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© Stuart Cross 2014. All rights reserved.

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Business Rocks – Aiming For The Stars

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This week’s riff: I must admit that up until a week ago I had never heard of the Rosetta satellite, the Philae space probe or even Comet 67P. All that’s changed, however, and I am blown away by the fact that humans have been able to send a rocket on a 10 year journey of over 4 billion miles to land on a small, rotating, duck-shaped piece of rock that’s only 2 miles wide and is travelling at 40,000 miles per hour 350 million miles from earth.

In last week’s riff, I suggested that giant leaps result from a series of smaller steps. The successful landing of Philae on 67P is a great example. Scientists first started planning the project 25 years ago, and step-by-step have been able to find solutions to all the issues and problems that they will inevitably have faced.

The project may not achieve all of its objectives, but in my eyes it has already been a stunning success. And the most important step in this venture was to define and commit to the goal of landing a probe on the comet to carry out scientific tests. Only then could the team organize and deliver the project. Too many business initiatives flounder because they have unclear, fuzzy goals that, in turn, deliver weak results.

What are the clear, specific and ambitious goals that you are committing to on your own particular ‘space missions’, and what are the steps you’re taking to ensure that you successfully shoot for the stars?

Check out our new Facebook page, download our white paper Small Steps, Giant Leaps, or contact us to find out more about how we can help you achieve your most important goals.

Off The Record: Sleeping Satellite by Tasmin Archer

And when we shoot for the stars

What a giant step

Have we got what it takes

To carry the weight of this concept?

Or pass it by like a shot in the dark

Miss the mark

With a sense of adventure

© Stuart Cross 2014. All rights reserved.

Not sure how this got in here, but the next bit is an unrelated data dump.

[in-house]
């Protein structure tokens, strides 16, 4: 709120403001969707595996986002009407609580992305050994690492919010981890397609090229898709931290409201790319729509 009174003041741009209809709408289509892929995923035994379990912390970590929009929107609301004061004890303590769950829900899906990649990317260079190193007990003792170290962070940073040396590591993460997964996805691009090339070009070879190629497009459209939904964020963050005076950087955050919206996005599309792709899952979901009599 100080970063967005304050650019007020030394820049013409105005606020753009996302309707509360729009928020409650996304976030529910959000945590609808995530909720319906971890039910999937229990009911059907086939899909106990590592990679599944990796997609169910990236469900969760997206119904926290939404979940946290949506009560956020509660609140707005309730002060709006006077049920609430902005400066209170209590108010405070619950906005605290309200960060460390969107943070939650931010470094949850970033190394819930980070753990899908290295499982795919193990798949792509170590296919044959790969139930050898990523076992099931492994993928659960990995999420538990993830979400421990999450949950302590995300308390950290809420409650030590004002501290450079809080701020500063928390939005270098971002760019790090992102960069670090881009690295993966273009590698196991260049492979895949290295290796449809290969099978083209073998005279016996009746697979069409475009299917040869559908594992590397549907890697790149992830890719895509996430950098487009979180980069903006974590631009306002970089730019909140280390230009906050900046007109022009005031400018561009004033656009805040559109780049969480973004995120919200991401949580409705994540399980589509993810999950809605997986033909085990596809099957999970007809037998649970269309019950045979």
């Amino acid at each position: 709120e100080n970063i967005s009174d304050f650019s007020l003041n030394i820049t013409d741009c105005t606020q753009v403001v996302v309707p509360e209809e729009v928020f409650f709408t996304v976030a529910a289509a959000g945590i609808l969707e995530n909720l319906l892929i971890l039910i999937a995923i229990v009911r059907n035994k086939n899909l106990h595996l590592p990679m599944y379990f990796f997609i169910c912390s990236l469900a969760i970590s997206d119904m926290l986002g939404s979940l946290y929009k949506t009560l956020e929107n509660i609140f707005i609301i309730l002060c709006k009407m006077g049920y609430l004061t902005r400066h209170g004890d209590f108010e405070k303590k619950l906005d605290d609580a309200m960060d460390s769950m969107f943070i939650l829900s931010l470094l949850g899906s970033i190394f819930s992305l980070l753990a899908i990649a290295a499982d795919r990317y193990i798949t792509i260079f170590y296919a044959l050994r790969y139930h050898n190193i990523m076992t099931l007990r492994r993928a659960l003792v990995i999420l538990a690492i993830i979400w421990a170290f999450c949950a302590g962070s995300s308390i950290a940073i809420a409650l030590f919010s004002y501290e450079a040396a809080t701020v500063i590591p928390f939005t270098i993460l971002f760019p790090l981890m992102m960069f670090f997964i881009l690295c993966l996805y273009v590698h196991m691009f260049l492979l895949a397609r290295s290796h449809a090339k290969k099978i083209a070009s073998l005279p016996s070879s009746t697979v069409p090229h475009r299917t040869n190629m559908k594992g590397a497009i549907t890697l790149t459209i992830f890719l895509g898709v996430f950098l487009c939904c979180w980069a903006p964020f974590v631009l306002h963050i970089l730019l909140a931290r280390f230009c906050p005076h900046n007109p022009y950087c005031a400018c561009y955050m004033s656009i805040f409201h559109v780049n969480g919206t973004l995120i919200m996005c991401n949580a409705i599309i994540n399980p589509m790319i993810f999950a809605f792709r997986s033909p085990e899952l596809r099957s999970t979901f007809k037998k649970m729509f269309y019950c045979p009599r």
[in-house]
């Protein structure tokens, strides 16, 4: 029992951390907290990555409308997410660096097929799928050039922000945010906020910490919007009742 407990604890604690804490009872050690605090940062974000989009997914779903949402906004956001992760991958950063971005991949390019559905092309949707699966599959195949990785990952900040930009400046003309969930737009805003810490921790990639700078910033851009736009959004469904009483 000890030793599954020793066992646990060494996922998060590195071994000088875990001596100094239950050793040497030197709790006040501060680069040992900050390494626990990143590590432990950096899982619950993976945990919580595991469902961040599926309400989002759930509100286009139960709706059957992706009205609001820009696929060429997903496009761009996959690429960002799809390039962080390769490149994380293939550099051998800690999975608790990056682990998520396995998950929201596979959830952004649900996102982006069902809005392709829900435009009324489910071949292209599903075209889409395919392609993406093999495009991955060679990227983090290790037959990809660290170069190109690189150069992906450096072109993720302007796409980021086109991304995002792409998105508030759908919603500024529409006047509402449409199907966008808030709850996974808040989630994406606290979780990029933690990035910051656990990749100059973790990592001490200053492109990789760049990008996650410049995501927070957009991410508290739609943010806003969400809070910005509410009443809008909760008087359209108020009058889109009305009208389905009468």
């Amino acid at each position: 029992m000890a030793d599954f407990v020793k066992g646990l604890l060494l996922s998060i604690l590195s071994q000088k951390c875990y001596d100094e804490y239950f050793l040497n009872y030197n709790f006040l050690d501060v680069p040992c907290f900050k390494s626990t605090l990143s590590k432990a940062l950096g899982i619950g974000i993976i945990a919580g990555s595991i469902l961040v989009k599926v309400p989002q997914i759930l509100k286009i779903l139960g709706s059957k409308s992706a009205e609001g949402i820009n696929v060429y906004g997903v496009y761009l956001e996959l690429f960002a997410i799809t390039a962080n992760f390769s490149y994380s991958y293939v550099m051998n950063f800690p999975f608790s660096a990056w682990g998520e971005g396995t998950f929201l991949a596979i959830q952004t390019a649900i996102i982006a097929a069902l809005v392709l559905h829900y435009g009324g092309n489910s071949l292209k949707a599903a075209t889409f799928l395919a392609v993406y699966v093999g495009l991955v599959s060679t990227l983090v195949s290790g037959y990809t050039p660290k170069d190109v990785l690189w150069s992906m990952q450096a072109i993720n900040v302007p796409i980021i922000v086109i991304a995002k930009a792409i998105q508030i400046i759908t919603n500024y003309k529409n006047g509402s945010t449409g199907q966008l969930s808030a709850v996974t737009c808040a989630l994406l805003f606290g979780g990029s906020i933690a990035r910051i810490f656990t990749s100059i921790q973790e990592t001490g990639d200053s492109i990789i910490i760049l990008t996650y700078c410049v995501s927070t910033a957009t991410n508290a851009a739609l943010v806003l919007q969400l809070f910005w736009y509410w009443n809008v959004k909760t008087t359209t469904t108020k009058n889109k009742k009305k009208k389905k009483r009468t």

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Business Rocks – Small Steps, Giant Leaps

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November 7, 2014

For many years I’ve suffered from a fear of heights. At various times bridges, multi-story car parks, chairlifts, even the upper tiers of football grounds, have brought on irrational fears.

So, I’ve been trying to overcome my fear by learning to climb. Earlier this week I was out in the Peak District doing my first roped climb. After a few failed attempts I neared the top of the crag. As I did so I became increasingly anxious and only reached the top after a couple of big moves so that I could get back to ‘safe ground’ in the fewest possible steps.

My tutor made me do it again. “Don’t try and get there in one leap,” he told me, “Have a look at the rock, think two or three steps ahead, and make a series of smaller moves.” He was right. The second time round was easier, less stressful and, even though I took more steps, ultimately quicker than my initial attempt.

Delivering business growth is similar. It is tempting to look for a ‘silver bullet’ solution and achieve your goal in a single giant leap, but success tends to come from a sequence of smaller steps. Even transformational innovations are often delivered through a succession of incremental moves. James Dyson famously made over 5,000 prototypes of his bagless vacuum cleaner before launching the product commercially and the first iPod combined technology that was already available in different forms.

Where are you trying to reach your goal through a single giant leap, when you would be better off, and ultimately quicker, by taking a series of smaller steps?

Off The Record: Such Great Heights by The Postal Service

They won’t see us waving from such great heights
“Come down now!,” they’ll say
But everything looks perfect from far away
“Come down now!”
But we’ll stay…

© Stuart Cross 2014. All rights reserved.

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Business Rocks – Made For Each Other

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From October 31, 2014

For a few years now, I’ve subscribed to Spotify, a music streaming service. I’ve mainly listened to it every now and then when I’ve been working in my office. A month ago, however, my listening rate went up dramatically. I bought a Sonos wireless hi-fi system of speakers for different rooms in my house, and I now listen to Spotify all over the house.

Sonos and Spotify are made for each other. Spotify gives you access to (nearly!) all the music you’d ever want to listen to, and Sonos gives you easy, immediate access to that music wherever you are at home. Spotify’s service is hugely enhanced by Sonos, and, in turn, the value of the Sonos system is dramatically increased by Spotify’s service.

What is the ideal complementary product or service to your brand, and what steps could you take to create a win-win-win for you, for thecomplementary business, and for your collective customers?

Off The Record: How ‘Bout Us by Champaign

Some people are made for each other

Some people can love one another

For life

How ’bout us?

© Stuart Cross 2014. All rights reserved.

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Business Rocks – The Power Of Simplicity In A Complex World

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From October 24, 2014:

Technology and globalization are combining to create a more uncertain, complex world for business. Many companies respond by creating more integrated, joined up organisations, with matrix structures, a myriad of committees and shared responsibilities. They match external complexity with internal complexity.